It Is All Us

two girls in a grassy fieldLast year (i.e., a couple of weeks ago), I was sitting with my daughter in an Indian restaurant, where, it now seems to me, we were in a contest over which of us was going to eat more of the bowl of hot chili sauce that had been brought to the table. While we were there, she also played me a short video on her phone of a man reciting a poem that she liked. I don’t remember what it was, or who he was, and maybe it was partly the way he recited it, but the poem caught my attention and made me want to write something under its influence.

What I ended up with is below. I’m sure I didn’t come near to imitating my model, but this was as close as I could get. Nevertheless, I’ve had some positive reactions to this poem, which emboldens me to put it here. And if it is not to your taste, well, God bless you for having taste in the first place.

We Can Do This

Take my hand
and we can do this.
We can look at a world on fire around us
and see people walking in green spaces.
Instead of broken bricks and hearts,
we can see parks laid out in curving lines,
with benches for resting,
ponds for fish and birds,
and sloping hills for children to roll down.

Take my hand
and we can do this.
We can find those who are ill and pale
and lift them into the bold optimism of health.
We can watch sick children stand,
hands out for toys,
unsure of why they were lying down in the first place.

Take my hand
and we can do this.
We can calm harsh and broken breathing
until it flows like clouds across a quiet sky.
We can hear our own breath move in like peace,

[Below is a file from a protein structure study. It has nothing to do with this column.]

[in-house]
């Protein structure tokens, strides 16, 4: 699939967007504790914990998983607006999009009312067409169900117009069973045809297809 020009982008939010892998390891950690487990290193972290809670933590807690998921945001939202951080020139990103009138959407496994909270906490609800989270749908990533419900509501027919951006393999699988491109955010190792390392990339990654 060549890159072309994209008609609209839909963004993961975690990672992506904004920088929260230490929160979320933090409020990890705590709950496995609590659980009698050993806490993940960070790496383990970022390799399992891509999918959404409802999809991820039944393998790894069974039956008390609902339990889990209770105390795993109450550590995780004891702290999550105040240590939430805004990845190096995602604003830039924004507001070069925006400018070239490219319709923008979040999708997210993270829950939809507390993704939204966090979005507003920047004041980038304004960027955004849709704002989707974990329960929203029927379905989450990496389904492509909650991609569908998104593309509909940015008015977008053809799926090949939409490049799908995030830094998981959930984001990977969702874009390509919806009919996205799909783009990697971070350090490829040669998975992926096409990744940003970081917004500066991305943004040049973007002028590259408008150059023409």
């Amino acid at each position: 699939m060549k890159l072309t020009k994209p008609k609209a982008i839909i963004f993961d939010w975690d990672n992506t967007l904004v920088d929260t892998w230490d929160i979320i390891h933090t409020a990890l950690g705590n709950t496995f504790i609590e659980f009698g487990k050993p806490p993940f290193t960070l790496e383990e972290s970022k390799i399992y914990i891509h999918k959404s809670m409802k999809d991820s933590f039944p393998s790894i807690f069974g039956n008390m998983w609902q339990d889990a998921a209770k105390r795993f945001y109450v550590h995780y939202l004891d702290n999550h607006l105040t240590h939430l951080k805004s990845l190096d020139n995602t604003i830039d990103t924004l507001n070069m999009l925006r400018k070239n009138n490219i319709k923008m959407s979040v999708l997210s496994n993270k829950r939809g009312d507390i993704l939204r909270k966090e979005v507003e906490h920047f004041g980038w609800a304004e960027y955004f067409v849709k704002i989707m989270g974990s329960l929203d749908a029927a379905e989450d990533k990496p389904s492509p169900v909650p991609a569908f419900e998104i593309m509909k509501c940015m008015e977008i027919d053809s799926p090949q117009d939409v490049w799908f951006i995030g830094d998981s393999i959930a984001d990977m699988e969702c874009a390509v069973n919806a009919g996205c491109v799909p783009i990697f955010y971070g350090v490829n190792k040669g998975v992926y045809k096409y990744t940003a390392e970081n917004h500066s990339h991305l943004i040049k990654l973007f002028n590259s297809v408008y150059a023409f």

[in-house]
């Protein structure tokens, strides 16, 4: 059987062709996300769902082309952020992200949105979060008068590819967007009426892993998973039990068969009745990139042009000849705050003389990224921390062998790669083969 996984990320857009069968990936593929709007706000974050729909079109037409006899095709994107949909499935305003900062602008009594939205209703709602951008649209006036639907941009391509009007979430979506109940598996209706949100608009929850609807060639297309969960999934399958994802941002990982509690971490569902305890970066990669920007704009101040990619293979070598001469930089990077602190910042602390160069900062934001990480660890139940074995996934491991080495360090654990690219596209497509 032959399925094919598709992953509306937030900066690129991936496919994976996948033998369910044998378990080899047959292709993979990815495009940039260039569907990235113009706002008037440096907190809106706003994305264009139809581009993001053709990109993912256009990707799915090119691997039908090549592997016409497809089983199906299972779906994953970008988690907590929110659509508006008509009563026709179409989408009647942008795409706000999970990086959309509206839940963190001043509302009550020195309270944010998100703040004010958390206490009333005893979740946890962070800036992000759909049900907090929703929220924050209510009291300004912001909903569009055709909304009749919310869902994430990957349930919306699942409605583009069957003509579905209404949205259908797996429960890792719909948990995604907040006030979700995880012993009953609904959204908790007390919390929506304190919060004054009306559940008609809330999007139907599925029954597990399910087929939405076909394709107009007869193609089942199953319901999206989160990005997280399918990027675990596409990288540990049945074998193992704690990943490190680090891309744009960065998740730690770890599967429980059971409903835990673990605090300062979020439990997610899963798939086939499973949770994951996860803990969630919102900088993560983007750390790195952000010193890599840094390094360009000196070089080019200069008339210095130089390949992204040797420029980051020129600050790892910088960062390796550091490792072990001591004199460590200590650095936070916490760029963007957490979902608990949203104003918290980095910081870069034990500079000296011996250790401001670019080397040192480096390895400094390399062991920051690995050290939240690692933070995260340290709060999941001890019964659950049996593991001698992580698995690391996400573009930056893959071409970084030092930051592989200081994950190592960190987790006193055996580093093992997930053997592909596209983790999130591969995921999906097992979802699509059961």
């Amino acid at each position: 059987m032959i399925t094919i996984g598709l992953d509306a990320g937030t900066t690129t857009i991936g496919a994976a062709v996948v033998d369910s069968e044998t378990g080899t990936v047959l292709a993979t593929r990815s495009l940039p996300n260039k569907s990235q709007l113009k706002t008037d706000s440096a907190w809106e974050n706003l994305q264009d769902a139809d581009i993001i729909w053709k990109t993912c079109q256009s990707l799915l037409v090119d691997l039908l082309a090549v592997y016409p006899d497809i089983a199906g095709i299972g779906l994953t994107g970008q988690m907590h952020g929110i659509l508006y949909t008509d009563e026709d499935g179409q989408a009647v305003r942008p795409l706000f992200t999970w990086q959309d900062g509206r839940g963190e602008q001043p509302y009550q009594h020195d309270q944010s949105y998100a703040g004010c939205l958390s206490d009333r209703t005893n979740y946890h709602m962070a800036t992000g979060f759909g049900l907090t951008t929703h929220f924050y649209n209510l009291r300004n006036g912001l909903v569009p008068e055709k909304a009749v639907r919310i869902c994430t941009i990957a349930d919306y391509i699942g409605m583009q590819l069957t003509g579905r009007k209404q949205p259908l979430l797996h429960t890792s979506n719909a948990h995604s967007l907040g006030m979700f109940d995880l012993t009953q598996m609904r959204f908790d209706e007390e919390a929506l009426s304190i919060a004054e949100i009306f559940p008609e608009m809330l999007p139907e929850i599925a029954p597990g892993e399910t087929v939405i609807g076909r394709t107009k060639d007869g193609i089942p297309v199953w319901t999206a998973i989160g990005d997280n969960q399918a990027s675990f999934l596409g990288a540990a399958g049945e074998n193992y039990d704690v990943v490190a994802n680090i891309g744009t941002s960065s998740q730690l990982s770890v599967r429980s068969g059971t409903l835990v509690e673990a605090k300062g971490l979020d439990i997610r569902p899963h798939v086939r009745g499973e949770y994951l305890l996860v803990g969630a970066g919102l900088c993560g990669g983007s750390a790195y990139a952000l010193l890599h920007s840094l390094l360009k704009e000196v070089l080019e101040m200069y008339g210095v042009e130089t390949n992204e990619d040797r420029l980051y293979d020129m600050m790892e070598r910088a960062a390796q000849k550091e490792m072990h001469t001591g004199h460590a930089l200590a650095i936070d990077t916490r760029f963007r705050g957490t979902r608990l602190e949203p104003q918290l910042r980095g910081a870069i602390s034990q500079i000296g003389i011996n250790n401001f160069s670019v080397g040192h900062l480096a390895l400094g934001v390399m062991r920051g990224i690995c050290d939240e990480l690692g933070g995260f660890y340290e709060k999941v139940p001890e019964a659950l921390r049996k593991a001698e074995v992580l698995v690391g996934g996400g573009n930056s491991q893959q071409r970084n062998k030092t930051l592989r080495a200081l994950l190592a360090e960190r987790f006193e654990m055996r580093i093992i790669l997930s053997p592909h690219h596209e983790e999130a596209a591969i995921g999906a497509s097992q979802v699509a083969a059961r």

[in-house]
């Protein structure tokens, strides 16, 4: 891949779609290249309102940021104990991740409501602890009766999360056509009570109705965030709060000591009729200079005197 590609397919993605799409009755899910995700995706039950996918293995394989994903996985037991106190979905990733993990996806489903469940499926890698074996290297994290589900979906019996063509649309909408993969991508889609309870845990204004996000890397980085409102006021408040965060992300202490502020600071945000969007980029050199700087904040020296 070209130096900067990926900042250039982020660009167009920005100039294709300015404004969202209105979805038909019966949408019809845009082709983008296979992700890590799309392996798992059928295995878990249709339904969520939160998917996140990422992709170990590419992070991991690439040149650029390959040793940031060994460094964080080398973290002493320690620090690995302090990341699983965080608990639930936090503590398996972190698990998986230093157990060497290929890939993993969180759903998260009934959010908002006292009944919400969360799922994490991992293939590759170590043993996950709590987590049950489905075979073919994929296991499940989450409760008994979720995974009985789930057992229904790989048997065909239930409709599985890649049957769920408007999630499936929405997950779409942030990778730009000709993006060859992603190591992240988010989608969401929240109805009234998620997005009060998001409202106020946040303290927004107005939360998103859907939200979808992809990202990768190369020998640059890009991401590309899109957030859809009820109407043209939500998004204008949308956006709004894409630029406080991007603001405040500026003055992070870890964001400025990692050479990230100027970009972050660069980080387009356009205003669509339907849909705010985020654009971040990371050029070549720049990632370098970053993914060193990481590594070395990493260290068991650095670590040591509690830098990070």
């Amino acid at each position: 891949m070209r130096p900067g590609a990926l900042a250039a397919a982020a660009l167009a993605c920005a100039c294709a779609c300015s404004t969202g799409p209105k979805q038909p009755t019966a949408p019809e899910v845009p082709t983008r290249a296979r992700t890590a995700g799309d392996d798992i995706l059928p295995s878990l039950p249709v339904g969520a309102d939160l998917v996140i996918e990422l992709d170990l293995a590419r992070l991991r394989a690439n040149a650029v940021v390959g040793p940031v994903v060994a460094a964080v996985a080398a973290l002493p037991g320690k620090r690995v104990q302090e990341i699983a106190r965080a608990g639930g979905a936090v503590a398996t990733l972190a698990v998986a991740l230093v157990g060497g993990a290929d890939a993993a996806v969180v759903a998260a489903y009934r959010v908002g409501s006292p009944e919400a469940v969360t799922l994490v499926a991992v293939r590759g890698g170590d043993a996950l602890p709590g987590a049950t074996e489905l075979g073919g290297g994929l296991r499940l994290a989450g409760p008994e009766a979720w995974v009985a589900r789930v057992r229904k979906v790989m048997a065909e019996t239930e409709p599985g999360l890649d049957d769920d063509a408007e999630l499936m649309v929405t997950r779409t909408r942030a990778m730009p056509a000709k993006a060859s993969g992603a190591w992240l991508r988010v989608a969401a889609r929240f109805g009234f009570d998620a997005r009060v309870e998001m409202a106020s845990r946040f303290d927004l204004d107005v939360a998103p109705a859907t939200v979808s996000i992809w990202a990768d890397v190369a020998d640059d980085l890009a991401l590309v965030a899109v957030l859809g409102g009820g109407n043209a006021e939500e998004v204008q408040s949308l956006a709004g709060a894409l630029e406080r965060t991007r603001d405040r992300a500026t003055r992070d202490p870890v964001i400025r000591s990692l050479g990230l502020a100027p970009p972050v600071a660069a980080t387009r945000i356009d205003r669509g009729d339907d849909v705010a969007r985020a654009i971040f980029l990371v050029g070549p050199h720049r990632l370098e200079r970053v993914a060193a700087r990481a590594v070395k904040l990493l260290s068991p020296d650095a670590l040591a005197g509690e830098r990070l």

and move out like the healing of spirits.
We can learn to breathe in ways
that show us what is hidden.

Take my hand
and we can do this.
We can hear music when children shout,
people say hello on the street,
store clerks greet customers,
friends talk at dinner,
wives and husbands whisper of things,
old people talk about that day long ago,
and we can hear music
when our own voices speak.

Take my hand
and we can do this.
We can see art when the wind blows,
turning tall grass into magic wands,
with a spell on the end of each.
We can feel art by touching a cold window,
recognizing the magic of two worlds,
one inside another.
We can taste art in cinnamon and lemon and pepper,
as every amazing flavor
creates a new reality.
We can smell art in sawdust
as it floats out in the sunlight,
while the polished wood is silent about its own mystery.

Take my hand
and we can do this.
We can understand
that the distant bird in the sky is us,
that the music coming from an open doorway is us,
that a tree on the other side of the world is us,
that the words of a poem are us.
It is all us.
Take my hand.

Matisse dancers

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Filed under Not Real Poetry

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